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The service manual says my next service is at 15,000. However, at my 7500 service they put I am due 12500. So what's the deal? This was at Chevy. 7,500 between rotations seems a lot, no?
 

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Every 7500mi/12000km is the standard rotation interval. Nothing's stopping you from doing it more often, if you'd like. But IMO it's a waste of time/money unless you are noticing significantly different wear between the tires each time.
 

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The service manual says my next service is at 15,000. However, at my 7500 service they put I am due 12500. So what's the deal? This was at Chevy. 7,500 between rotations seems a lot, no?
What does the manual say?
 

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The service manual says my next service is at 15,000. However, at my 7500 service they put I am due 12500. So what's the deal? This was at Chevy. 7,500 between rotations seems a lot, no?
Their income was down a little last month, so they decided that you need to come back every 5000 miles instead of 7500 miles.
 

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And some say dont rotate them at all.
 

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They are fools.

As posted above, the manual states every 7,500. I rotate every 6-7,000 miles personally.
And, in my case, 7500 miles is about as long as "not winter tires" season lasts, plus or minus a few hundred. So no "rotation" necessary, just remembering where to put them next time.
 

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Mine rotate every time I drive.....


It is extremely important not to miss the first few tire rotations at 7500 miles each if you want the tires to last. The frt tires wear down and rear tires have a tendency to scallop. Once they scallop, they will not correct if they go on the frt and the noise will sound like bearings going bad. Book says 7500. up to about 30k it is pretty important. after that, you really are not extending the tire life by much.
 

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And, in my case, 7500 miles is about as long as "not winter tires" season lasts, plus or minus a few hundred. So no "rotation" necessary, just remembering where to put them next time.
Nice. I drive at least 20K / year.
 

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my gm dealer has me come in every 6 months for full service/tire rotations, as gm pay's for 2 full service/tire rotations per year for the first 2 years.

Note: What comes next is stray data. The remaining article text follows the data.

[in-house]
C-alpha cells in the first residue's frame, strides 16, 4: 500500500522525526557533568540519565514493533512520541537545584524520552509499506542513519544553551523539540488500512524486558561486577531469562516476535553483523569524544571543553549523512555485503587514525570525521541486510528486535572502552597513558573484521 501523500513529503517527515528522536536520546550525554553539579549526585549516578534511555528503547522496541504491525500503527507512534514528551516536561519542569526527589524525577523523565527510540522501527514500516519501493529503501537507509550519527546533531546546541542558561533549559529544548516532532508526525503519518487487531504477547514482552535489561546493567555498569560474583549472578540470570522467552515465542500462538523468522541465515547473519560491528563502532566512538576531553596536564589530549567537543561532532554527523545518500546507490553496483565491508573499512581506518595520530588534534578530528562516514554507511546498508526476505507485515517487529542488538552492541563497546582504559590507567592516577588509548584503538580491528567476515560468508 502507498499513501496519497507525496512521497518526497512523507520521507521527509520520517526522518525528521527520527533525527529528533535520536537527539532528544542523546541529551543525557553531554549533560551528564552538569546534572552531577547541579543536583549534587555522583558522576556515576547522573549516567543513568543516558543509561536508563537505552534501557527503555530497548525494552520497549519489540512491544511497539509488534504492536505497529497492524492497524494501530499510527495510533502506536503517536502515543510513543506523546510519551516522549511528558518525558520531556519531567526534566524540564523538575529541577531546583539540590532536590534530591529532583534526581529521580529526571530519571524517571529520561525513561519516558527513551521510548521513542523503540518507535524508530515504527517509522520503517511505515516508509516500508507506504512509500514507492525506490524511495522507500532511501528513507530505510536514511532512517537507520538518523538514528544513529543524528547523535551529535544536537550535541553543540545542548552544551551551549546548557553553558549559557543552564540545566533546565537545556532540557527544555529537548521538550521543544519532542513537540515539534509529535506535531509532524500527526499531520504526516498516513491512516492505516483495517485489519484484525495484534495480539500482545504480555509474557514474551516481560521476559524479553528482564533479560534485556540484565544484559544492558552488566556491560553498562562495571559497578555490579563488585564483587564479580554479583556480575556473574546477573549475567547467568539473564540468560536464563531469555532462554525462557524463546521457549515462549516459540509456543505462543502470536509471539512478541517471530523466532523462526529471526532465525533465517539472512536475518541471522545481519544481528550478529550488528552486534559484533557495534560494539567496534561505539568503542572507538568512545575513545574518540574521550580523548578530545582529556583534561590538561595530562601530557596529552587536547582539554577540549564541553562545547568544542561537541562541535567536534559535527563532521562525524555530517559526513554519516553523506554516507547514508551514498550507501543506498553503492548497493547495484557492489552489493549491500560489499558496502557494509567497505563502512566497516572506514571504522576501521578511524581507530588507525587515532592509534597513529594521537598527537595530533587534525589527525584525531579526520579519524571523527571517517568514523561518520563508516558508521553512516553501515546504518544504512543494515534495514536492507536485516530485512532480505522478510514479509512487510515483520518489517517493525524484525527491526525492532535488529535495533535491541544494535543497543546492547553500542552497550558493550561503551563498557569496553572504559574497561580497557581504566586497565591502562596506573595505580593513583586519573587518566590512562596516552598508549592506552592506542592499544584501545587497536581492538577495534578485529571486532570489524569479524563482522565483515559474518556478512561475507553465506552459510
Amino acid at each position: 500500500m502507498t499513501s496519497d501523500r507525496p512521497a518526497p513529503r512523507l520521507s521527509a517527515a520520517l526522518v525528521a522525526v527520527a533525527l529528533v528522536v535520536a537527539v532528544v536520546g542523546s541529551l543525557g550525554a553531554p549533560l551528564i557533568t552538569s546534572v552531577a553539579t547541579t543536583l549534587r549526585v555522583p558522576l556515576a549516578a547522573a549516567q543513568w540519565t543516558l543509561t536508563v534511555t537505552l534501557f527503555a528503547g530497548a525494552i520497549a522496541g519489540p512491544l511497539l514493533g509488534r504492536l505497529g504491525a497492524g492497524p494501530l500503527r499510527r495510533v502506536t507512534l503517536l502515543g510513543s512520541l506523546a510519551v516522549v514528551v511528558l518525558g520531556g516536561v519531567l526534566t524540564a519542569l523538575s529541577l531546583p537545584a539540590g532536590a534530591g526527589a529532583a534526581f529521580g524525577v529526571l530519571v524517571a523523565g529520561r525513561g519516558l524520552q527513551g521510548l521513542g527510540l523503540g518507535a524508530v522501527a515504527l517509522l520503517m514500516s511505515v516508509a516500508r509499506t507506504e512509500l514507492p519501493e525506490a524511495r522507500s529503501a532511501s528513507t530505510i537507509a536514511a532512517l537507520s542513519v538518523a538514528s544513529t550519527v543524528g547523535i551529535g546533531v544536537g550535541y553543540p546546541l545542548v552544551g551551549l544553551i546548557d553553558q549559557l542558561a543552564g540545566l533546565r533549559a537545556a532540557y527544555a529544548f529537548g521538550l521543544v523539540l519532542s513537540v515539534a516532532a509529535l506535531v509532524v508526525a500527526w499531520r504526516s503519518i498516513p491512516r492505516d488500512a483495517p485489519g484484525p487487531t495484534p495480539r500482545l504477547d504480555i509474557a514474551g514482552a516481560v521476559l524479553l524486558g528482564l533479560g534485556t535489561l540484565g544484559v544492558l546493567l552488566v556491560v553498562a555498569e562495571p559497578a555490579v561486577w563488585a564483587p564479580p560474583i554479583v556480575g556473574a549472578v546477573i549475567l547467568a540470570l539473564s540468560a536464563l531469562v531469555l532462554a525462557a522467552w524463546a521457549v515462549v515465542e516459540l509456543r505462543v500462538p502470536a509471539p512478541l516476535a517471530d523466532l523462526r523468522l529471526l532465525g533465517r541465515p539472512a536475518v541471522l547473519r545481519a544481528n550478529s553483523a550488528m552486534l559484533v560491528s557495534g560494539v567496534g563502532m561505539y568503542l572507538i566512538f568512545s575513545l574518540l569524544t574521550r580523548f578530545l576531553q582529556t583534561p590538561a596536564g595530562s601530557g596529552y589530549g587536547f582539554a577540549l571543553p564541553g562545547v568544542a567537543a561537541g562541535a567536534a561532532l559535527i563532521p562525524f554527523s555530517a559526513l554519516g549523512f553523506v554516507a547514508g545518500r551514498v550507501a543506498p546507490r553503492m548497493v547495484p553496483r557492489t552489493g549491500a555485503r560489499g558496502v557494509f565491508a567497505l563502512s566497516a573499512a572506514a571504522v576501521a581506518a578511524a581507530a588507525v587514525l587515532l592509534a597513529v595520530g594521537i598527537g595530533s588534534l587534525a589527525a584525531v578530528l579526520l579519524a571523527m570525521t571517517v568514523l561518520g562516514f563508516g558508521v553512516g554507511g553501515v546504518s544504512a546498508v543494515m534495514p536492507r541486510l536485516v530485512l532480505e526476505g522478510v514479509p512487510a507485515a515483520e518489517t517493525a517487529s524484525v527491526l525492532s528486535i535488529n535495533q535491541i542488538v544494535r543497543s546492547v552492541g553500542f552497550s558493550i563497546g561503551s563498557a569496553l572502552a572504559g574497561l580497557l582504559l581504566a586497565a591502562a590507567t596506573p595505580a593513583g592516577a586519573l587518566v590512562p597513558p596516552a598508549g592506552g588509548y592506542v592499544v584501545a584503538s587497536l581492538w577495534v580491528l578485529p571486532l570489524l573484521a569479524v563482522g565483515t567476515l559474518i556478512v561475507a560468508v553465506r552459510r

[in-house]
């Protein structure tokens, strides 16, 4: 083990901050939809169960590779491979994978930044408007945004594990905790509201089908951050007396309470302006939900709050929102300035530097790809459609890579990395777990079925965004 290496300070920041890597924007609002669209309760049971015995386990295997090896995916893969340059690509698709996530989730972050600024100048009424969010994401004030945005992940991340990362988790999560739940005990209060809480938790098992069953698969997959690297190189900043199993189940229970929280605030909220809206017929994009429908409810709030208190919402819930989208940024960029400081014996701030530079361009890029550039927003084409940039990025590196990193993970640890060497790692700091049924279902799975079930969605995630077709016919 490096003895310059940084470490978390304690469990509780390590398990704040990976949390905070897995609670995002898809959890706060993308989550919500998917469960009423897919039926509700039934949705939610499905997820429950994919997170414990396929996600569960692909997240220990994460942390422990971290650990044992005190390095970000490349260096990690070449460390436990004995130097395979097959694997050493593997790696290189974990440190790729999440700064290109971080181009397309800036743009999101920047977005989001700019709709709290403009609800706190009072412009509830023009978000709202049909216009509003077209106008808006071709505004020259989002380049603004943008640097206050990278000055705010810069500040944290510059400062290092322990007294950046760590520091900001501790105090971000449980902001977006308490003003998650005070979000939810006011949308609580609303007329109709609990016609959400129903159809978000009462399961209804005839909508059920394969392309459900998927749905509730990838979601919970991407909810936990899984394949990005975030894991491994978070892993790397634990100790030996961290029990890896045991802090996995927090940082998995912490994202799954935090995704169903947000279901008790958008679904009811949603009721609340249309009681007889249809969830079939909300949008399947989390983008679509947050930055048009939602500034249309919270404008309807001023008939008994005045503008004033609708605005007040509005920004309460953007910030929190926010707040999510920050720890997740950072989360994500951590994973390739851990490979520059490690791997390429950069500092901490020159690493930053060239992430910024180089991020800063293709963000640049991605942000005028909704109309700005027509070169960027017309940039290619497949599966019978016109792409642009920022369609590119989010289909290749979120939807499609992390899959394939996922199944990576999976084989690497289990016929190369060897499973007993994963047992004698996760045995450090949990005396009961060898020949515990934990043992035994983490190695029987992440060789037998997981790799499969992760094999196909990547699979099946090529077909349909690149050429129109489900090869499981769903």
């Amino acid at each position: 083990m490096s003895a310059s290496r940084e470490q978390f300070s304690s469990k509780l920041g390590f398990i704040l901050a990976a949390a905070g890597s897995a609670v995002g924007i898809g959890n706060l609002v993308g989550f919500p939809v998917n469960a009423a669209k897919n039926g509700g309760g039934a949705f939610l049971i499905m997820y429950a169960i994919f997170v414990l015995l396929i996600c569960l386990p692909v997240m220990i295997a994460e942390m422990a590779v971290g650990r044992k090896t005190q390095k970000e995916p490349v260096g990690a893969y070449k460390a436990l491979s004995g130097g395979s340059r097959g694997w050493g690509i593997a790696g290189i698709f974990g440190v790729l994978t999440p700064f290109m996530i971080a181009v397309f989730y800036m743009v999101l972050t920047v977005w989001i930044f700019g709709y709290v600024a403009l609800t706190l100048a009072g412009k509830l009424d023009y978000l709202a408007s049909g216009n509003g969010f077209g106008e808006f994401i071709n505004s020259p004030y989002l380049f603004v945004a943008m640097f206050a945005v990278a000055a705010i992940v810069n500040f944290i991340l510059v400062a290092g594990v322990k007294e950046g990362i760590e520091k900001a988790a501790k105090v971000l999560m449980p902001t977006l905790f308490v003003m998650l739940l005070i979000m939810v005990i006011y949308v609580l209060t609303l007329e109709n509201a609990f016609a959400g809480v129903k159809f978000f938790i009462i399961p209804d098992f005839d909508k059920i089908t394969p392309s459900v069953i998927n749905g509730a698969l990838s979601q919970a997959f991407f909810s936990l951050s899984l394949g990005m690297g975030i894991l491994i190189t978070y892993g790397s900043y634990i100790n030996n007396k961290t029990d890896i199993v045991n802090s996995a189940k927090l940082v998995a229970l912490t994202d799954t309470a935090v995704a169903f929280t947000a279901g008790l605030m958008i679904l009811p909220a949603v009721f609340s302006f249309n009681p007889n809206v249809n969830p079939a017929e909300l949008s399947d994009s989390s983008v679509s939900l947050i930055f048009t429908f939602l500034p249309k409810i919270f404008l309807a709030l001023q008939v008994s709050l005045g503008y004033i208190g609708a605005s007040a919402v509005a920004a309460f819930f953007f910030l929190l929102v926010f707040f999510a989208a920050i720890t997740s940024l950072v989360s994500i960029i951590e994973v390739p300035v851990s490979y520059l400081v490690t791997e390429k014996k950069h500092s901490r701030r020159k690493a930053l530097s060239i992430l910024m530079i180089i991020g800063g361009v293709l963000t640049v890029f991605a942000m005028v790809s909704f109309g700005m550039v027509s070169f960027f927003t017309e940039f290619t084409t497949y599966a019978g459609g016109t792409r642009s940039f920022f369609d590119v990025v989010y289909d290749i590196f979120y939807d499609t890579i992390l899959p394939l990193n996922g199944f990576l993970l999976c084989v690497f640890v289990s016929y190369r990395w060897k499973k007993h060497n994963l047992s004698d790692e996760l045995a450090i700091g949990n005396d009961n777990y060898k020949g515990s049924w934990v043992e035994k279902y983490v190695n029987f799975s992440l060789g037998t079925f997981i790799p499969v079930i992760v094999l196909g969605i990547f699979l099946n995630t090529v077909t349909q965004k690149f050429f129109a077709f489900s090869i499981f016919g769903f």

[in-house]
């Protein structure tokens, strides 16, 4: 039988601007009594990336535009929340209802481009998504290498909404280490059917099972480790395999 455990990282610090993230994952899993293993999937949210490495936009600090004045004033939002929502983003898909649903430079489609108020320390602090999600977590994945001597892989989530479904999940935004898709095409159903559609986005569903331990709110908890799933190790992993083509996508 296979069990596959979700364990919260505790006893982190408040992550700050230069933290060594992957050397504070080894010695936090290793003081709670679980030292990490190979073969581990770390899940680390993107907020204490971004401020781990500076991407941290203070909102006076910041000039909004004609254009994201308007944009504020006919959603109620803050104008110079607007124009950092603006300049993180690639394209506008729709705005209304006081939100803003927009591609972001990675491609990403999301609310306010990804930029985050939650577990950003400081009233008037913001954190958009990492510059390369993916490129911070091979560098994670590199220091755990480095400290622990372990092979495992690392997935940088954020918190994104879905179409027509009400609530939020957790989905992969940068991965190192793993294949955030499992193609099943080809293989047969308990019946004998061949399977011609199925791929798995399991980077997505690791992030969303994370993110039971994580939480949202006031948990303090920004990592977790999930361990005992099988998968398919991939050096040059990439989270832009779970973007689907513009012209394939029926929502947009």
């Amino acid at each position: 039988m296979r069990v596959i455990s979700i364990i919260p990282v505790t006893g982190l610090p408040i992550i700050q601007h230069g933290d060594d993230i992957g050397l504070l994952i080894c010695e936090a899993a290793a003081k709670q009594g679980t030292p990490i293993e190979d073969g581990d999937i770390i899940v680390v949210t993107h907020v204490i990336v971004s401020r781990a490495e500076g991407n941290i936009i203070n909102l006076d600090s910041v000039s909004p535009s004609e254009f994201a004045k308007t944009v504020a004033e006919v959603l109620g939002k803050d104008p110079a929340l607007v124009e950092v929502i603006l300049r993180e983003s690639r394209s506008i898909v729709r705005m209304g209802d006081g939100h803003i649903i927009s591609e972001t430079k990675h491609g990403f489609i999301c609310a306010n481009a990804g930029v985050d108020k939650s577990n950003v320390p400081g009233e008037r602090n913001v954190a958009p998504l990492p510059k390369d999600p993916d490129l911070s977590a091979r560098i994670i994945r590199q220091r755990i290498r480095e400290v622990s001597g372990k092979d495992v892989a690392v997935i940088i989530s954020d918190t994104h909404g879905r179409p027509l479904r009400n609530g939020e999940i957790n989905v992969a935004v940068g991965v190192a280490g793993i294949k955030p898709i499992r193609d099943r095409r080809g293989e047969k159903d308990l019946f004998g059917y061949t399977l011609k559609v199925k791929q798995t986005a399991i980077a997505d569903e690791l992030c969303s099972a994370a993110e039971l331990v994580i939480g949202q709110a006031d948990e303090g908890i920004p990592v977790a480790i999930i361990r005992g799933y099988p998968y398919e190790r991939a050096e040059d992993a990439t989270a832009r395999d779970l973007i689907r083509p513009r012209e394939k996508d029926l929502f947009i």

even though the volt's in general won't have that many miles on the ice,gm say's bring it in anyway
I just turned 11,000 total miles on my 2015 volt with 2,500 miles of them on ice
my dealer uses dexos1 semisynthetic oil in my volt and I haven't had the first problem with my volt.
 

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I had to replace the factory tires at 78,000 km (48,500 mi)

The new ones (Nokian eNTYRE) are warrantied for 130,000 km with a requirement that they be rotated every 10,000 km. I bought them from Kal Tire, who offers free rotations and flat repairs (no flats yet) It's easy enough to remember to get them rotated every time 8 thousand comes up on the odometer, and obviously they have a record for warranty purposes. Only downside is that I've had 4-5 of the chrome caps fall off the lug nuts since the last rotation.
 

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Only downside is that I've had 4-5 of the chrome caps fall off the lug nuts since the last rotation.
Do you think frequent rotations are loosening lug nut caps?

What was your thinking on stopping the caps from loosening?

Or is this a shop problem...ie in your case Kal Tire is not following recommended procedures?
 

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Do you think frequent rotations are loosening lug nut caps?

What was your thinking on stopping the caps from loosening?

Or is this a shop problem...ie in your case Kal Tire is not following recommended procedures?